David Mead says the Catalans Dragons will carry the hopes and expectations of a nation when they take on St Helens in Sunday's Ladbrokes Challenge Cup semi-final at Bolton.
Fans of the French Super League club still have fond memories of the Dragons' solitary appearance at Wembley in 2007, despite a comprehensive defeat that day by a Saints side in the middle of a hat-trick of Challenge Cup final triumphs.
The unique nature of the Rugby Football League's famous knockout competition was a novel experience for Mead, a Papua New Guinea international who is in his first season in Super League, but he has certainly been made aware of its significance.
"It's different and exciting," said Mead, who played in the NRL for Gold Coast Titans and Brisbane.
"I never fully understood how excited the people over here get. Even in France, they talk about it on the street, wishing you all the best even when the game was a few weeks away.
"They're pretty excited about it. It's been a while since the Dragons made it to Wembley."
Current Catalans captain Remi Casty is the only survivor from the side hammered 30-8 by St Helens 11 years ago and Mead is acutely aware of the challenge posed by the class of 2018, who have lost only two matches all year.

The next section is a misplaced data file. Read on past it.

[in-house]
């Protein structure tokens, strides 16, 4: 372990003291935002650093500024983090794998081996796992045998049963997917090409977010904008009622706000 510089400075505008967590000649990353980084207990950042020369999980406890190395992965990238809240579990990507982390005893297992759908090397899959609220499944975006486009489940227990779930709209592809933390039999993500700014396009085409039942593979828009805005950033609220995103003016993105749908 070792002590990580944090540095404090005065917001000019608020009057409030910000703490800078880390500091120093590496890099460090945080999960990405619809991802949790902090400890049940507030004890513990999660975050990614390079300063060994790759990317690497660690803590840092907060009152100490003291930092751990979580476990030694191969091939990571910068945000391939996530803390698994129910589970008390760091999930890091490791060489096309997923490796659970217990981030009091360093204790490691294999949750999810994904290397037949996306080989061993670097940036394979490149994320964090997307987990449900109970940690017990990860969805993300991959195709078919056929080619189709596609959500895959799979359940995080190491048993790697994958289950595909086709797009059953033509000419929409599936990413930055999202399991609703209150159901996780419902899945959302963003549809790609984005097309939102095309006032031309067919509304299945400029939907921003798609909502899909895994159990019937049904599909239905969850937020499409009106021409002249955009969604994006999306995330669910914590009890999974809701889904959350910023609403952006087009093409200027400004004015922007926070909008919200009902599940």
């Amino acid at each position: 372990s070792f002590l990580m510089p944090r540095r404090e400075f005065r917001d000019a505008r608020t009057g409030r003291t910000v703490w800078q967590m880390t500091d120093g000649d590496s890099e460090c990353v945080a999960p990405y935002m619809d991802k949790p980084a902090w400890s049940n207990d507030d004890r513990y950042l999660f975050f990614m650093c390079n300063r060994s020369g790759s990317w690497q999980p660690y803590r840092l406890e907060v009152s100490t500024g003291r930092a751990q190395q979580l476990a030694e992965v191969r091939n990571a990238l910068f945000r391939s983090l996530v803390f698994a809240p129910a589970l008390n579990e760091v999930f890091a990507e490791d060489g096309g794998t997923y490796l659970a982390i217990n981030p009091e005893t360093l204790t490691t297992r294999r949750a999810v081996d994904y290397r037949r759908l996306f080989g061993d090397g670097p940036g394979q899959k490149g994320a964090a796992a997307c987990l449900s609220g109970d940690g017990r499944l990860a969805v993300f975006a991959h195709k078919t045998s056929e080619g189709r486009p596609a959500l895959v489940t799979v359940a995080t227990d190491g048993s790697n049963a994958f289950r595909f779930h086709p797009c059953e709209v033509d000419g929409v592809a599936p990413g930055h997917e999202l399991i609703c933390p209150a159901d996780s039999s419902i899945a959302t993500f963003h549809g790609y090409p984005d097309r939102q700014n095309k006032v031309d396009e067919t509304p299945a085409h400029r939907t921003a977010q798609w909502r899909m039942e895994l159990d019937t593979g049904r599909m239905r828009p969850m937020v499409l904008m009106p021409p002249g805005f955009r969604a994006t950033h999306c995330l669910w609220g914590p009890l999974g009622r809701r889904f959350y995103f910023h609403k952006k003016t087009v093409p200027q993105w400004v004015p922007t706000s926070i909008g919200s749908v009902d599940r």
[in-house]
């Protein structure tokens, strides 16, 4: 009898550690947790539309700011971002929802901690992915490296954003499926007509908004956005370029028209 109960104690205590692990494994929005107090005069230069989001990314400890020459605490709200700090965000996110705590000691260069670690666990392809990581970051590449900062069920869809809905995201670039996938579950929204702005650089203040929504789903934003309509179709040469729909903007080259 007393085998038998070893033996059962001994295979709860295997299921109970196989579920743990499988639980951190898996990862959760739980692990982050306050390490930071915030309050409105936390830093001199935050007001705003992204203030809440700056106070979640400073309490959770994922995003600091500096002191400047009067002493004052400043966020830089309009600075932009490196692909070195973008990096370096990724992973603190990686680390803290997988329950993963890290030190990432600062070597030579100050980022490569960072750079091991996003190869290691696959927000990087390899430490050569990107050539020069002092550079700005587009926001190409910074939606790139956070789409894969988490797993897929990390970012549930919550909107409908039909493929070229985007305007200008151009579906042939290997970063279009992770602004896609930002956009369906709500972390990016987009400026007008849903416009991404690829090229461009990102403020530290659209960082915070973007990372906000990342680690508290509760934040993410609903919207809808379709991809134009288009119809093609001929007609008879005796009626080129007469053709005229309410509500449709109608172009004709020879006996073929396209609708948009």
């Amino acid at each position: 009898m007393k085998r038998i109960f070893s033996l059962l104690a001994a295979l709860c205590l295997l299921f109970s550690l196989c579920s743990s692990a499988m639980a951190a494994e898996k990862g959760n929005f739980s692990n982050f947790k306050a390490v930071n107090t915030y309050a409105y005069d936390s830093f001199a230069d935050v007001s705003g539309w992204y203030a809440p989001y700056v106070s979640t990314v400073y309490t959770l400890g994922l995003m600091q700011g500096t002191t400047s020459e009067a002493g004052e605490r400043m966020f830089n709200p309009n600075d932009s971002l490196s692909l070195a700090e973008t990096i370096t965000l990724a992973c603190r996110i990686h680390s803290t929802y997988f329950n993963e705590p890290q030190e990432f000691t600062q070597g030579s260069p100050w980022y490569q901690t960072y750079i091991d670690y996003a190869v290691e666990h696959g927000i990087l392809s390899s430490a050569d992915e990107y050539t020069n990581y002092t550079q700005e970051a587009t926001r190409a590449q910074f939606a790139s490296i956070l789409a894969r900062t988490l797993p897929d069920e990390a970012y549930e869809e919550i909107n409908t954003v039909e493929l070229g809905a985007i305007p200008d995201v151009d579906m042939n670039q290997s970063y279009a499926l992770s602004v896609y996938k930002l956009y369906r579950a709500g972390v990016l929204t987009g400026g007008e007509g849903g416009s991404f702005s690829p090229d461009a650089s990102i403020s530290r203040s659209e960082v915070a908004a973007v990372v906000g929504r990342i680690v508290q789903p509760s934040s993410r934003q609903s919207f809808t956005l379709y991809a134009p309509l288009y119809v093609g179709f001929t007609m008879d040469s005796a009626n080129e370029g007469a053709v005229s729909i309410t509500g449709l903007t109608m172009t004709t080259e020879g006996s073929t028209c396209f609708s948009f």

But the Kumuls captain says they will take heart from their late-season rally which enabled them to secure their Super League status with relative comfort.
Mead says it took the Catalans nearly half a season to overcome the disruption caused by the 2017 World Cup and he also points to the signing of goalkicking half-back Josh Drinkwater as a catalyst for their turnaround in fortunes.
"We got off to a pretty slow start," Mead said. "We had a lot of guys at the World Cup so we didn't have much time to prepare. It probably sounds like an excuse but that's the reality of it.
"We started to click at the back end of the year and Drinky arriving gave us a bit of direction.
"We've been playing tough all year, we just didn't have any direction until Drinky got in and now we're getting the rewards."
St Helens full-back Ben Barba has also had his eyes opened by the 121-year-old tournament and only got a sense of the occasion when he watched fellow Australian Albert Kelly play at Wembley.
"I didn't really know too much about the Cup at first," Barba said. "I knew about Super League but I didn't realise how big it (the Cup) was until I got older and I watched Albert Kelly play in one.
"Having been over here now and seeing how much joy the players get out of winning one, it is something to look forward to.
"The club hasn't won one for 10 years so let's hope we can get to a final and have a shot to win one. It would mean a lot to the people but we've got to look forward to Bolton first before we can start thinking about Wembley."